The world's first wiki where authorship really matters (Nature Genetics, 2008). Due credit and reputation for authors. Imagine a global collaborative knowledge base for original thoughts. Search thousands of articles and collaborate with scientists around the globe.

wikigene or wiki gene protein drug chemical gene disease author authorship tracking collaborative publishing evolutionary knowledge reputation system wiki2.0 global collaboration genes proteins drugs chemicals diseases compound
Hoffmann, R. A wiki for the life sciences where authorship matters. Nature Genetics (2008)

Toxicity of cadmium, endosulfan, and atrazine in adrenal steroidogenic cells of two amphibian species, Xenopus laevis and Rana catesbeiana.

The effects of cadmium, endosulfan, and atrazine on corticosterone secretion and viability of adrenal cells of African clawed frog (Xenopus laevis) and bullfrog (Rana catesbeiana) were assessed in vitro using a new bioassay. The bioassay relies on stimulation with adrenocorticotropic hormone (ACTH), the endogenous secretagogue for corticosterone secretion, and with dibutyryl cyclic adenosine monophosphate (dbcAMP), an analogue of cAMP, to pinpoint the site of action of the xenobiotics within the steroidogenic cell. To compare the test toxicants according to their endocrine-disrupting potential, the lethal concentration needed to kill 50% of the cells:effective concentration of 50% (LC50:EC50) ratio was calculated, with LC50 as the concentration that kills 50% of the steroidogenic cells and the EC50 as the concentration that impairs corticosterone secretion by 50%. The higher the ratio, the higher the potential for endocrine disruption. Atrazine had no affect on cell viability and on corticosterone secretion in X. laevis, but its endocrine-disrupting potential was high in R. catesbeiana. The LC50:EC50 ratio for cadmium and endosulfan in X. laevis was 26.07 and 1.23, respectively, and for atrazine, cadmium, and endosulfan in R. catesbeiana it was 909, 41, and 3, respectively. The dbcAMP did not restore corticosterone secretion in the cells exposed to the test toxicants in both species. Our study suggests that the secretory capacity of adrenal cells of amphibians can be impaired by environmental chemicals, especially atrazine in the bullfrog, and that these adrenotoxicants disrupt the enzymatic pathways leading to corticosterone secretion downstream from the step-generating cAMP.[1]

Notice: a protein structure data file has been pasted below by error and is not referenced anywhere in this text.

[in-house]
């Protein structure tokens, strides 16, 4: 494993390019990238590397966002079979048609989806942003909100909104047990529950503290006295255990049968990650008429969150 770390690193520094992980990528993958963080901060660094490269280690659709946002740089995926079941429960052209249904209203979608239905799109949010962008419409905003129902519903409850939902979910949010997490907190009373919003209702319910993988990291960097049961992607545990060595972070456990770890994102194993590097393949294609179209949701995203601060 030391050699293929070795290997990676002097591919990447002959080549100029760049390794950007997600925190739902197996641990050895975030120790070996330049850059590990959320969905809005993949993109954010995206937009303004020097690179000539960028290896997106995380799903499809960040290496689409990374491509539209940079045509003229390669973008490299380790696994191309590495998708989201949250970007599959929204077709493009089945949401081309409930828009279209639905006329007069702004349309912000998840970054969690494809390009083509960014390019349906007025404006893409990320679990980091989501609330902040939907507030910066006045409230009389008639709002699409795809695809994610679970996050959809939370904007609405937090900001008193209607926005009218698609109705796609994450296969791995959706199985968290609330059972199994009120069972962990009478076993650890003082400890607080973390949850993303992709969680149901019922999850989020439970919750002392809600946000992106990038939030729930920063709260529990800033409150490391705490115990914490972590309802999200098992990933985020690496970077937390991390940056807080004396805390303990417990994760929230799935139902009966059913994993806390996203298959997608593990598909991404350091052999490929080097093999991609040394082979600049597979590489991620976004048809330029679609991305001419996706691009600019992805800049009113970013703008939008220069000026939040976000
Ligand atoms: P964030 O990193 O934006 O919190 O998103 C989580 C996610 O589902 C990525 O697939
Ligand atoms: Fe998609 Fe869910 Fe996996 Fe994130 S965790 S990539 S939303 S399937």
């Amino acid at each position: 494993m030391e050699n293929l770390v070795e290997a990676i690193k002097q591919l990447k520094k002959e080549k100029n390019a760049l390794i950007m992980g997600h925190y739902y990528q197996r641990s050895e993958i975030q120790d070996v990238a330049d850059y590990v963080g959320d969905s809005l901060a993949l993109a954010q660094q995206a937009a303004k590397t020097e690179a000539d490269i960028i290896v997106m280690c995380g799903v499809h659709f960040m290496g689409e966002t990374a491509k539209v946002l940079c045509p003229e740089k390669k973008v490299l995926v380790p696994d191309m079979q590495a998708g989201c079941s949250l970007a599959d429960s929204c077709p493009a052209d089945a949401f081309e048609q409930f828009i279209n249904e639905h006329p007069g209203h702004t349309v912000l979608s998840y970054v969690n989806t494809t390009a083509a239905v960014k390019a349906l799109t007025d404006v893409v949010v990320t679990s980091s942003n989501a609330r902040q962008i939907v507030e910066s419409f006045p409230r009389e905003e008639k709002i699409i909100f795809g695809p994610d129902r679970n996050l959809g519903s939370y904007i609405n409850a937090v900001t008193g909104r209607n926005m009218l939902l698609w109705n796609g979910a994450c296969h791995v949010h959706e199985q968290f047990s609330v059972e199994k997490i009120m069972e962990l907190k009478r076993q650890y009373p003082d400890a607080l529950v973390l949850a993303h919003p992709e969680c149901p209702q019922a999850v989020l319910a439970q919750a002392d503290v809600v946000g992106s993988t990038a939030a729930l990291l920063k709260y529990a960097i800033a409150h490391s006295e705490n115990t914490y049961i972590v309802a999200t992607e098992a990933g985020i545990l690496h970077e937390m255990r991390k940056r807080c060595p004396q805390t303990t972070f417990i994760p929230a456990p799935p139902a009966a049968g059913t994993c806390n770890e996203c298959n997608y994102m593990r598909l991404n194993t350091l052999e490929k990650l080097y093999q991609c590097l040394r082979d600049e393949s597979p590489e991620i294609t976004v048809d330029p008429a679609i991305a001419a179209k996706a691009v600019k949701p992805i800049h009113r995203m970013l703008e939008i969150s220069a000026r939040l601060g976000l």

WikiGenes - Universities